After trying unsuccessfully to pull the snapped oak trunk off the ten foot high stump, I called on Bill Devereux for help, and, with the right gear, the trunk was down on the floor in no time. I decided to cut the first planks from the upper half of the log, so I cut some nobbly bits off the top in order to mount the ladder for the first cut.
First Bill arranged a winch to pull the top of the log onto the bank, so that it was easier to cut with the chainsaw mill. This enabled him to demonstrate some impressive lumberjack poses, something which he does very well!
I hoped to cut the top off the log immediately, but was stopped in my tracks – the log was just too wide for the 24 inch bar on my chainsaw.
So it had to wait for our next weekend in the wood, when I brought my mini mill. This enables the chainsaw to run along a track attached to the top of the log, with the bar vertical. This takes a slice off the side of the log, which made it narrow enough for my main mill to cut horizontal planks successfully.
I then attached the ladder to the top of the log, which the chainsaw mill ran along, making a level horizontal cut which removed the top bark.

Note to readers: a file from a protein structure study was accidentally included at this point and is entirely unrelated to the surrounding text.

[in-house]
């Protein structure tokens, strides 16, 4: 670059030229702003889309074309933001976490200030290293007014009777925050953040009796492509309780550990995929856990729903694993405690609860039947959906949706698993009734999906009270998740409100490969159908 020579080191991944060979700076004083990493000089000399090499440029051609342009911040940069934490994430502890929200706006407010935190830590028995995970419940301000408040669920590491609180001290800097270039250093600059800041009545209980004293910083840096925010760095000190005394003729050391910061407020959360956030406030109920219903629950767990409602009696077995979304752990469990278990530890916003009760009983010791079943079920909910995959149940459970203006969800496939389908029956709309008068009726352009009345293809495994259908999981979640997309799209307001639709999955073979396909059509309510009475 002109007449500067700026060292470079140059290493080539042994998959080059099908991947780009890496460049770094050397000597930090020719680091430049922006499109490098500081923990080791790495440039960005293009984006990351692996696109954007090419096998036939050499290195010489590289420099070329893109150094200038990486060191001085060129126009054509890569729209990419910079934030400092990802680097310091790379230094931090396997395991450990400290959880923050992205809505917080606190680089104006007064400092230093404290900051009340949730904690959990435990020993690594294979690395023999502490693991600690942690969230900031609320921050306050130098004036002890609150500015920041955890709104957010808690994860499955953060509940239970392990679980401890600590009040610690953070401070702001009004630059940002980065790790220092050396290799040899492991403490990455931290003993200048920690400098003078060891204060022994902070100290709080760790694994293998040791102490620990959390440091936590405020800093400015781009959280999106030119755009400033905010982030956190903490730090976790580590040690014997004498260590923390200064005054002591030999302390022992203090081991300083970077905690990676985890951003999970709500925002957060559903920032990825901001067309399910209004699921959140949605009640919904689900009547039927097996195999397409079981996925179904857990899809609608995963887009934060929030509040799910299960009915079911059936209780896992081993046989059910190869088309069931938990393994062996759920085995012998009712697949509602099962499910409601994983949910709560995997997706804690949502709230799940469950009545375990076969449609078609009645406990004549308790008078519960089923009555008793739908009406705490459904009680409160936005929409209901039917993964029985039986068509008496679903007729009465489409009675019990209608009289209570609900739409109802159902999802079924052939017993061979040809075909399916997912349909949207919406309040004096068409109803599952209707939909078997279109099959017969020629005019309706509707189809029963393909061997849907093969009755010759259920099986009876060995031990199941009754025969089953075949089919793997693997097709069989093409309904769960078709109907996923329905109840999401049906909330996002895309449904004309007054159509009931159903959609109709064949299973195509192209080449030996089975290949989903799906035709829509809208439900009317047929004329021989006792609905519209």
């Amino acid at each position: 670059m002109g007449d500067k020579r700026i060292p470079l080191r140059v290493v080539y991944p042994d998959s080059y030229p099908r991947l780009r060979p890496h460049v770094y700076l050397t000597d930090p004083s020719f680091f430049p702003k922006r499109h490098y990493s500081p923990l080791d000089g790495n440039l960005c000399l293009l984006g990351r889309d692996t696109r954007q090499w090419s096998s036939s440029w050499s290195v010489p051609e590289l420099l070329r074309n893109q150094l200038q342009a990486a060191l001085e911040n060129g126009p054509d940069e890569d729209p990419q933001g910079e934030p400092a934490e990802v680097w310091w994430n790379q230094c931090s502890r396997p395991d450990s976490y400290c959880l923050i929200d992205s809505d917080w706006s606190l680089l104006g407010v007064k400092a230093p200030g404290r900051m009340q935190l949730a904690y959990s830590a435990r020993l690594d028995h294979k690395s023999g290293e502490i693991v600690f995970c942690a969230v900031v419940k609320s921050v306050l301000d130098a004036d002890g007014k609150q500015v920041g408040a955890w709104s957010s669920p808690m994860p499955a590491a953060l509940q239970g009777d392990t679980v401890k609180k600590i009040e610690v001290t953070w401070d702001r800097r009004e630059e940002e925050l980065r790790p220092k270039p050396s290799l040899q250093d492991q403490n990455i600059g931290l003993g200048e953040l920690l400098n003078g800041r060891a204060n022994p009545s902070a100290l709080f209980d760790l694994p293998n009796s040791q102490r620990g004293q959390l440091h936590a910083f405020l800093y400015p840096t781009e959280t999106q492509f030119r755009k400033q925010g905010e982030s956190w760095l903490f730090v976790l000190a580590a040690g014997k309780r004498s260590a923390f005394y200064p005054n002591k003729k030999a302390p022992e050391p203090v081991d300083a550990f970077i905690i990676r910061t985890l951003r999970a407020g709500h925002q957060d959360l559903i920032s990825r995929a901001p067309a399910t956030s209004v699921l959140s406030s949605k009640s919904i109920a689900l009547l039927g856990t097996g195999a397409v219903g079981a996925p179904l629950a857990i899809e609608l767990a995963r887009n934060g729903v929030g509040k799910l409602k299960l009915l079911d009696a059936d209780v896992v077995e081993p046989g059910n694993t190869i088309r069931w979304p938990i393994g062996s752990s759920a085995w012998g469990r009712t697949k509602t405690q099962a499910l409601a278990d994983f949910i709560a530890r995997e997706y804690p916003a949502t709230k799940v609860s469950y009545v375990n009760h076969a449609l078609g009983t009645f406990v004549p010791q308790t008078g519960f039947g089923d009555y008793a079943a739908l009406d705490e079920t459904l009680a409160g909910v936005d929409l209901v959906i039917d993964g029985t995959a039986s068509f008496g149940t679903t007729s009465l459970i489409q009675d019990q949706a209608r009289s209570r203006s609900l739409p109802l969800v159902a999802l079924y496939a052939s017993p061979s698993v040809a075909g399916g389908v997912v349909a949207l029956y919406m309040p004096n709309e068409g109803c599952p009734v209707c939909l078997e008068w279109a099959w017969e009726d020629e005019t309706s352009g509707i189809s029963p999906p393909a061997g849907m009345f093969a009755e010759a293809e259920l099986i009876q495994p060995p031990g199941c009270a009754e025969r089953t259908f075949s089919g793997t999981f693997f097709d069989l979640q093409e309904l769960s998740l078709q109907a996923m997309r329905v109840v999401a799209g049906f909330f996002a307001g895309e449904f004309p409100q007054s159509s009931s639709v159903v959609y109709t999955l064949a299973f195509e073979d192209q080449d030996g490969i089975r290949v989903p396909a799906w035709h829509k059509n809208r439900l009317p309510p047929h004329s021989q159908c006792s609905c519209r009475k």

The mill can now run along the level surface and cut successive planks of any thickness – up to about ten inches.
For the first plank, I set the thickness at three inches as I have some chair legs in mind. The oak was so wet that it was a struggle getting it into the Landrover to take home – the tree has been down for seven months, but that has made little difference to the water it contains.
So far I have been exploring sycamore wood – obtained by felling three trees – and using it to make things. It’s a beautiful wood, showing wonderful light reflections from its grain, with an occasional ripple effect which looks three dimensional.
Now I’m looking forward to learning about oak, a wood embedded in our history and consiousness.